Changing a flat tire guide highlights:
- The easiest way to change a flat tire is to carry a donut or full-size spare as well as a lug nut wrench and portable car jack with you
- Many new cars rely on tire sealant rather than spare tires to deal with flats
- You can still change a flat tire even without a jack, but it’s a bit risky
Whether it’s because of wear and age or a statistically-inevitable nail pierced them, your tires will eventually go flat. If you catch the leak early and/or it’s small enough, you can sometimes patch them up. But that doesn’t really help you if you’re stuck on the side of the road with no air in your tires. However, while you can call roadside assistance, that doesn’t have to be your only solution. No matter where you go, there’s always a way to change your flat tire.
If you have a donut or a full-size spare, you should also have everything you need to change a flat tire
Although they’re getting rarer by the day, some new cars do have at least a donut spare tire. But whether you have that or a full-size spare, that’s enough to replace a flat tire. And if your car has any kind of spare onboard, that usually means it has a lug nut wrench and a portable car jack, too. In a pinch, that’s all you need to change a flat tire on the side of the road. Though if you can, consider bringing some wheel chocks along.
Assuming you can, safely pull over onto some flat ground. Next, put the parking brake/e-brake on and get the spare, jack, and lug nut wrench out. Then, loosen the flat tire’s lug nuts slightly and secure the other wheels using chocks if you have them.
The next step is locating the closest jacking point. Some automakers put labels on the jacks that show where the jacking points are. But if they’re not there, check your owner’s manual. Once you’ve found it, put the jack beneath it and slowly lift the car. Raise it up just enough for the tire to leave the ground. Then, fully remove the lug nuts and change the flat tire for your spare.
After you install the spare, put the lug nuts back on and tighten them in a star pattern. Tighten them fully once you’ve lowered the car back down. And if you haven’t done so already, after putting the rest of your tools away, make sure your spare tire is properly inflated.
If you don’t have a spare, pack some tire sealant
Unfortunately, as noted earlier, most new cars don’t have spare tires. Instead, they have tire sealant kits, aka ‘fix-a-flat.’ Some look like tiny air compressors, while others resemble bottles of spray paint. However, they all work in basically the same way.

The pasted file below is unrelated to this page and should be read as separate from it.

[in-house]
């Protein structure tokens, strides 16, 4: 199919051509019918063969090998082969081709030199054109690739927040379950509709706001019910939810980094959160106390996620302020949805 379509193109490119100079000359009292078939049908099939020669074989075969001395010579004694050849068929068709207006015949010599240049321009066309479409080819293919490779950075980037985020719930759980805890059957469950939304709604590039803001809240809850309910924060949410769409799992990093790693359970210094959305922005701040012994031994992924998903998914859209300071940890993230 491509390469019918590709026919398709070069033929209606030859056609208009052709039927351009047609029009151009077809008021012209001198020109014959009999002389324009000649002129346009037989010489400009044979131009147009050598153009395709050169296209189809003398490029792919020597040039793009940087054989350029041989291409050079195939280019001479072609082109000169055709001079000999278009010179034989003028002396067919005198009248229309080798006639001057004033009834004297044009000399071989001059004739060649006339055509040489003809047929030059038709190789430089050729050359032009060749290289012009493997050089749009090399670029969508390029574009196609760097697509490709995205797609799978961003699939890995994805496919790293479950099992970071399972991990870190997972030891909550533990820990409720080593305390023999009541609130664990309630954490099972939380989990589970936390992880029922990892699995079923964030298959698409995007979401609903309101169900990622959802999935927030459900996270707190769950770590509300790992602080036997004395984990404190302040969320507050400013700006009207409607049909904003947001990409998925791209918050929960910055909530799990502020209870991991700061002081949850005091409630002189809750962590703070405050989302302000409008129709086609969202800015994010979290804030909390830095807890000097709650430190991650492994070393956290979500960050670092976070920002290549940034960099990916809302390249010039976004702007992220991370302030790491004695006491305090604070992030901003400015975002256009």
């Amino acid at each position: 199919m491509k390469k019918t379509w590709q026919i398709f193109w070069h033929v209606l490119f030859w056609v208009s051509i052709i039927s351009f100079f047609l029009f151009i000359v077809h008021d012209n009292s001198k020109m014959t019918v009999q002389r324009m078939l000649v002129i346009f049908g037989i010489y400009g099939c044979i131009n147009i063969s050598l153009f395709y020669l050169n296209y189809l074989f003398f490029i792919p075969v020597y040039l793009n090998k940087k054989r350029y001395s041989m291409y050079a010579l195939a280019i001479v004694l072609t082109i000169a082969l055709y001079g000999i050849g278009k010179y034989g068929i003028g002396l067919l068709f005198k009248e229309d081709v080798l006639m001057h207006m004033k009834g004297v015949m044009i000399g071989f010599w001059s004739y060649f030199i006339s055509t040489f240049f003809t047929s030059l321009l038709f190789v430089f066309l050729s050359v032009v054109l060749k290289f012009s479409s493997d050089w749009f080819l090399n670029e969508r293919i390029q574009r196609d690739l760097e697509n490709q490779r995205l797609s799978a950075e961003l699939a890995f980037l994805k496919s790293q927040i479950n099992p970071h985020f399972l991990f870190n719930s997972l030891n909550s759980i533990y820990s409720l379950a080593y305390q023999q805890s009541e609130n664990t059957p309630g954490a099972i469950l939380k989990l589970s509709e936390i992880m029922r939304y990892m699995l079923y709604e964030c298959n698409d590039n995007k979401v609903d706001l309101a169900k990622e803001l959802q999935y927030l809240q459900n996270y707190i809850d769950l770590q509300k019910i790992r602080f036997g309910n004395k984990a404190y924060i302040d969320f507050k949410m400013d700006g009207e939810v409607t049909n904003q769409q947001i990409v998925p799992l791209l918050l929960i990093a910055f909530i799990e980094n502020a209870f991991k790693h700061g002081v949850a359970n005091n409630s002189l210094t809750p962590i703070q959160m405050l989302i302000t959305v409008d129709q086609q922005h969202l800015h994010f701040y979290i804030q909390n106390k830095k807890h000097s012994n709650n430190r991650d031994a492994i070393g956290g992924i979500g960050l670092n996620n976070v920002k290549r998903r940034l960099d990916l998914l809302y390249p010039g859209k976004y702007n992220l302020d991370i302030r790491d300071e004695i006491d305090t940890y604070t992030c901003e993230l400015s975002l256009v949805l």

You attach the tire sealant nozzle or tube to your tire’s valve and, if it’s a compressor, plug it into your car’s 12-volt outlet. Then, you either press down or flip a switch. This sends compressed air and sealant into the tire, which should hopefully partially re-inflate it and seal any holes. You might see some of the sealant leaking out of the tread, but that’s normal. And once your tire is inflated, slowly drive away to distribute the sealant evenly, checking your pressure after a few miles.
Please note, nowhere in this procedure do you actually change your flat tire. In addition, if the hole is larger than 3/16” across, sealant won’t be enough. Also, it often gums up your tire-pressure sensors, so you’ll have to clean or replace those. And before you go on a long-distance trip, make sure your sealant hasn’t expired.
Furthermore, tire sealant is even more of a temporary solution than putting on a spare tire. Provided it’s in good shape, a spare tire will last long enough to get you home. However, tire sealant is only for getting you to a tire shop, The Drive explains.
Even if you don’t have a jack or ramps, you can still change a flat tire
Let’s say your car has a spare tire, but no jack. Perhaps you bought your car used and the jack was missing. Or it got lost over time and you didn’t have a chance to replace it. Does that mean you can’t change a flat tire? Not necessarily.
First, pull over safely to the side of the road. Second, locate something you can partially drive over that can support your car’s axle. It can be a tree stump, a big log, some rocks, or anything else, but it must be in some soft earth or soil. Once you’ve found the right object, park your car over it so it’s as close to the flat tire as possible. Then, start digging.
Yes, I’m serious, dig out enough dirt so the flat tire can rotate freely. After that, the steps are the same as if you had a jack. Loosen the lug nuts, change the flat tire out for your spare, and re-secure the lug nuts in a star pattern. Once they’re tight, fill in the hole you dug and drive back to the road. Since the tire was up in the tire, you’ll want to tighten the lug nuts again.
It’s worth keeping in mind that this method of changing a flat tire is more dangerous than the others. There’s absolutely no shame in calling roadside assistance rather than risking your safety like this. But if you don’t have service or you’re genuinely desperate, it’s still a viable method. And if you don’t want to risk it, keep a jack in your emergency car tool kit.
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